I cannot emphasize enough how much I am loving the Red Rising series. I’m pre-grieving my reading and finishing of the next and final book. But, I’m also so addicted that as soon as the library checks it out to me, I’m going to devour it.
This is dystopian fiction at its finest: fully fleshed out, incredibly exciting, completely believable, deeply poetic.
The protagonist, Darrow has my heart. He’s driven, he’s thoughtful, he’s pure but emotional, and he’s young and beautiful. The villains of the story (I won’t get into much detail here, because, spoilers) are scary and heart-breaking.
And the entire world is a very believable possible future for us. Pierce Brown goes into some detail of the “history” of the human race, the failings and fall of our current society, and the building of this potential future. It’s absolutely imaginable, which both hurts and terrifies. It’s wonderful to believe that if this is our future, some vestige of heart will continue to run through the spirit of humanity, and that there will always be heroes fighting to save us from our worst selves.
Meanwhile, the technology is fascinating. As part of the fantasy of the future, it’s really easy to follow and buy into what Brown is describing. There is a plainness and beauty in our potential achievements, even if all of these imaginary accomplishments and tools lend themselves to the terror and horror of dominance and war.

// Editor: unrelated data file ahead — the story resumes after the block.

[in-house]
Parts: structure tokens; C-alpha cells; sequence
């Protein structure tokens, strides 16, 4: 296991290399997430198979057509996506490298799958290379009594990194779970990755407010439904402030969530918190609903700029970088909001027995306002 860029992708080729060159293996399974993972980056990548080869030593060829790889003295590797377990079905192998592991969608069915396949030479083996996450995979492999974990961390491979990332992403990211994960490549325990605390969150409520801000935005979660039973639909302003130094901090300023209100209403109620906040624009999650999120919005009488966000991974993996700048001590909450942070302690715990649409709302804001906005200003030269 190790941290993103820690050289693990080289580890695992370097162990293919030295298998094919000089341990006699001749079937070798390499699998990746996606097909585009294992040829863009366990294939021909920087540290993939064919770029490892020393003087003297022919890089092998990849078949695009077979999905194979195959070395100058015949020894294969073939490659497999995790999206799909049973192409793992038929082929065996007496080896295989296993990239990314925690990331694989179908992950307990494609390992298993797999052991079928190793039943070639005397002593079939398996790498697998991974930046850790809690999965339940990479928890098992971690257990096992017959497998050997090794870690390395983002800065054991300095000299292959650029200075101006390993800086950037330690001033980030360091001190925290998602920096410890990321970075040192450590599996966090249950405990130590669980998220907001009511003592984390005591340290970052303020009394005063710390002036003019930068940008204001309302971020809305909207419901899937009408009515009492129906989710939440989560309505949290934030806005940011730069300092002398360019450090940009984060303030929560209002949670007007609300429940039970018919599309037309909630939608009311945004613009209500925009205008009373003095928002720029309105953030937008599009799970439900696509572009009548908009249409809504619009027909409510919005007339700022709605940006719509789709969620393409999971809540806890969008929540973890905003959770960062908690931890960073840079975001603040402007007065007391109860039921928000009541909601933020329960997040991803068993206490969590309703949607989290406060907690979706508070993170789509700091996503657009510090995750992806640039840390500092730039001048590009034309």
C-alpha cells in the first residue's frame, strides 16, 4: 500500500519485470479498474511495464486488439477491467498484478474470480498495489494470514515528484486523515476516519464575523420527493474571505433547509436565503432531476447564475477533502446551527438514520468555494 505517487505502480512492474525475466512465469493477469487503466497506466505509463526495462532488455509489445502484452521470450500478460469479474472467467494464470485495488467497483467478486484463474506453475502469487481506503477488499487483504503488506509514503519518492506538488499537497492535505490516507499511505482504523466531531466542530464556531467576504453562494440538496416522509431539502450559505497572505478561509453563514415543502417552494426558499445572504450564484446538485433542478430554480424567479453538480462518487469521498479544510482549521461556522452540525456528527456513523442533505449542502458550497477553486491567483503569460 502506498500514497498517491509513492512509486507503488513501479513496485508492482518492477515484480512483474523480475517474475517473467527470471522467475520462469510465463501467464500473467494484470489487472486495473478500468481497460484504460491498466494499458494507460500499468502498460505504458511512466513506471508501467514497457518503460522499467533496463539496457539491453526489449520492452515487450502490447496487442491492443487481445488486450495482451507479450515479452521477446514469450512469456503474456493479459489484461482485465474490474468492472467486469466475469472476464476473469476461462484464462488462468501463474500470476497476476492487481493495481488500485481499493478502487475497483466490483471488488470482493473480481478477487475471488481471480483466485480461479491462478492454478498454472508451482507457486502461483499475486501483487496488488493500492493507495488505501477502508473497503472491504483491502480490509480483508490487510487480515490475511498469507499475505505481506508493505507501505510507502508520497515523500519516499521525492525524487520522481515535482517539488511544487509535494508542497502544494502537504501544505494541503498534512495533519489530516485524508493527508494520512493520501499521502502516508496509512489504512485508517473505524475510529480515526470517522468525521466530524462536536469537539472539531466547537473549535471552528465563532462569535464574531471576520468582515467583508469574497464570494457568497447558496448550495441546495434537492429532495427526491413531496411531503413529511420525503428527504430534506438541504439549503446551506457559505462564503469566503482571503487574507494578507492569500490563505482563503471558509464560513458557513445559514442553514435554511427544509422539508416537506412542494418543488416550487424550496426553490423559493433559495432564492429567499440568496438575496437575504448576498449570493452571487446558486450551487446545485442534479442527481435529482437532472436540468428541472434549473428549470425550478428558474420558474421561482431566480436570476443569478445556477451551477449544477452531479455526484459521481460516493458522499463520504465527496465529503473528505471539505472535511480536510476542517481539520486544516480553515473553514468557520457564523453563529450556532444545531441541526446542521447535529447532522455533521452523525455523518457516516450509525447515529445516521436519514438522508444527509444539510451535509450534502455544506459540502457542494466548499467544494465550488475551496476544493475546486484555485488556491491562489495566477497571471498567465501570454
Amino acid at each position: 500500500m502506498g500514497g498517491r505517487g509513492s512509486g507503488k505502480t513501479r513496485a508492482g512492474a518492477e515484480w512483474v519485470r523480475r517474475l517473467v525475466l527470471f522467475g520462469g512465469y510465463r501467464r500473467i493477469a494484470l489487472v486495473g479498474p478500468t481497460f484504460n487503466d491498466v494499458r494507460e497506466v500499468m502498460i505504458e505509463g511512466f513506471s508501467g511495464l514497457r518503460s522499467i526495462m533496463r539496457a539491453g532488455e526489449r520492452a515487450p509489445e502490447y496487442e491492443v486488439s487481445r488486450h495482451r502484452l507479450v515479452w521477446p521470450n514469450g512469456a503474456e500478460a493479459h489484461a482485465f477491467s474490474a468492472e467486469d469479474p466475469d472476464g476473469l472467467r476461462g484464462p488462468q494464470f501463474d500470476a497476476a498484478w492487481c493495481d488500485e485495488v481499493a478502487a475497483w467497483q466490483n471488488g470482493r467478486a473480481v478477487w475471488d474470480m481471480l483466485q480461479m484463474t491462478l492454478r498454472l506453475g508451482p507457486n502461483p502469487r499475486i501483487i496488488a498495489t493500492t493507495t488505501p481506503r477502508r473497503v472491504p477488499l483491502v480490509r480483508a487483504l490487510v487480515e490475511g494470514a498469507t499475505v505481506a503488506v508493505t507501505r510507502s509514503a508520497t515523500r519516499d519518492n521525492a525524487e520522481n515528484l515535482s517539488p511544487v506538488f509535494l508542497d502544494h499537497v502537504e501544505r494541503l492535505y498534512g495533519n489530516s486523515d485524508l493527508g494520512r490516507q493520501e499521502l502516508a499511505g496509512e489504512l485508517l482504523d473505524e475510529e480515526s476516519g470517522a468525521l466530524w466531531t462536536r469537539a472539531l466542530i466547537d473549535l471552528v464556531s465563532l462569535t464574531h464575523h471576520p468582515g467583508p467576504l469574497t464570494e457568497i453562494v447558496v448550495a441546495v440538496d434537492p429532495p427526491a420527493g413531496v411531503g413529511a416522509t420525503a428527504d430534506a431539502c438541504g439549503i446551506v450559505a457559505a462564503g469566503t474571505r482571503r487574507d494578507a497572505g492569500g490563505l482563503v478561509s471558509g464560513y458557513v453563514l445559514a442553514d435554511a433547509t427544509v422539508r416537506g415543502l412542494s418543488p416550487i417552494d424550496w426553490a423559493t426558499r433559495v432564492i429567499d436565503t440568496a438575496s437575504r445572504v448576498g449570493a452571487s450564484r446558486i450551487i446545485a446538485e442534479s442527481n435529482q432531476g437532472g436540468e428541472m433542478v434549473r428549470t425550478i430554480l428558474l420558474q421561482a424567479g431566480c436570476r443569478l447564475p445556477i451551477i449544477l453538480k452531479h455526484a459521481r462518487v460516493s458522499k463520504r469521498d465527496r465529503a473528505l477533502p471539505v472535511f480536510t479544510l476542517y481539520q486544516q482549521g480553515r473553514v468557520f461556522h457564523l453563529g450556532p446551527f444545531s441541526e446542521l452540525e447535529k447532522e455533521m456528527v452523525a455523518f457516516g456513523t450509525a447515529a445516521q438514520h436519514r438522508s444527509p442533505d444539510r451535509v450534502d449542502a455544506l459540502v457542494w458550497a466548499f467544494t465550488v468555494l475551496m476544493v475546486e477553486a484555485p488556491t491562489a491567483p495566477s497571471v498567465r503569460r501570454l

And Brown’s storytelling is so exciting. There’s action and adventure on every page, and the story moves at lightning speed. It’s hard to believe but somehow easy to remember that by the end of Golden Son, Darrow is only 21 years old. The twists and turns kept me leaning in. Like I said, I’m addicted. The work is dense but thrilling.
If I had one complaint, it would be that I do wish that the female characters weren’t so stuck in their gendered roles. This future society is so pointedly ungendered in general that when the specific women at the heart of the narrative get pushed back into the box, I consistently find myself extra-frustrated. That said, I’m still, somehow, all in with this story.
As Ares, who we finally meet in Golden Son, says to Darrow, “If Red rises, they have a chance to bind the worlds together.” It’s a beautiful sentiment. I can’t wait to read Morning Star, whether it breaks my heart or not.